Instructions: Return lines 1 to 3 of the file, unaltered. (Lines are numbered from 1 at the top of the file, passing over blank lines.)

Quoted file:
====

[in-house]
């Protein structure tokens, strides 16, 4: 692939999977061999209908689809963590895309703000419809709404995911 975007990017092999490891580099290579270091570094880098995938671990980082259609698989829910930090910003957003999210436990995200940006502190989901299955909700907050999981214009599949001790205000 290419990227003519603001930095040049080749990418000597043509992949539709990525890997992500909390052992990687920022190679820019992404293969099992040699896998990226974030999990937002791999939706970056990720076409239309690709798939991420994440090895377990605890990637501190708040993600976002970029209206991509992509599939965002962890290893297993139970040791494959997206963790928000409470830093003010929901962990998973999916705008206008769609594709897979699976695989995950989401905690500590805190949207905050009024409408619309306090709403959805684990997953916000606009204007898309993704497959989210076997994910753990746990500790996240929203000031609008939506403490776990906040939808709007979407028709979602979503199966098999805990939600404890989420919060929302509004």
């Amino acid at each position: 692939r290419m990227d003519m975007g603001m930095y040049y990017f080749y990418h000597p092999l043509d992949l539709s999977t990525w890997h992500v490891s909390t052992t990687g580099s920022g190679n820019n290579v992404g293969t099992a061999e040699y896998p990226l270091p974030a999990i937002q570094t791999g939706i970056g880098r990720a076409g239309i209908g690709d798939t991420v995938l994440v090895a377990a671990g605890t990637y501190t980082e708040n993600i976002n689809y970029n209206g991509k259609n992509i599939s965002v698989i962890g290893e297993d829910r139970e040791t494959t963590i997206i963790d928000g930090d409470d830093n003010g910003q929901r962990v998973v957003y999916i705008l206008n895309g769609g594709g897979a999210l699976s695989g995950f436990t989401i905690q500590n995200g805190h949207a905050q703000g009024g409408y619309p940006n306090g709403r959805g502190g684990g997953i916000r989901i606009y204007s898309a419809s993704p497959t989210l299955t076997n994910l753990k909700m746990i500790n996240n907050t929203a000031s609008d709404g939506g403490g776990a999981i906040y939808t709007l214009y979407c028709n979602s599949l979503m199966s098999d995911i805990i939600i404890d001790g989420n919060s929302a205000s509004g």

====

[in-house]
């Protein structure tokens, strides 16, 4: 692939999977061999209908689809963590895309703000419809709404995911 975007990017092999490891580099290579270091570094880098995938671990980082259609698989829910930090910003957003999210436990995200940006502190989901299955909700907050999981214009599949001790205000 290419990227003519603001930095040049080749990418000597043509992949539709990525890997992500909390052992990687920022190679820019992404293969099992040699896998990226974030999990937002791999939706970056990720076409239309690709798939991420994440090895377990605890990637501190708040993600976002970029209206991509992509599939965002962890290893297993139970040791494959997206963790928000409470830093003010929901962990998973999916705008206008769609594709897979699976695989995950989401905690500590805190949207905050009024409408619309306090709403959805684990997953916000606009204007898309993704497959989210076997994910753990746990500790996240929203000031609008939506403490776990906040939808709007979407028709979602979503199966098999805990939600404890989420919060929302509004």
């Amino acid at each position: 692939r290419m990227d003519m975007g603001m930095y040049y990017f080749y990418h000597p092999l043509d992949l539709s999977t990525w890997h992500v490891s909390t052992t990687g580099s920022g190679n820019n290579v992404g293969t099992a061999e040699y896998p990226l270091p974030a999990i937002q570094t791999g939706i970056g880098r990720a076409g239309i209908g690709d798939t991420v995938l994440v090895a377990a671990g605890t990637y501190t980082e708040n993600i976002n689809y970029n209206g991509k259609n992509i599939s965002v698989i962890g290893e297993d829910r139970e040791t494959t963590i997206i963790d928000g930090d409470d830093n003010g910003q929901r962990v998973v957003y999916i705008l206008n895309g769609g594709g897979a999210l699976s695989g995950f436990t989401i905690q500590n995200g805190h949207a905050q703000g009024g409408y619309p940006n306090g709403r959805g502190g684990g997953i916000r989901i606009y204007s898309a419809s993704p497959t989210l299955t076997n994910l753990k909700m746990i500790n996240n907050t929203a000031s609008d709404g939506g403490g776990a999981i906040y939808t709007l214009y979407c028709n979602s599949l979503m199966s098999d995911i805990i939600i404890d001790g989420n919060s929302a205000s509004g």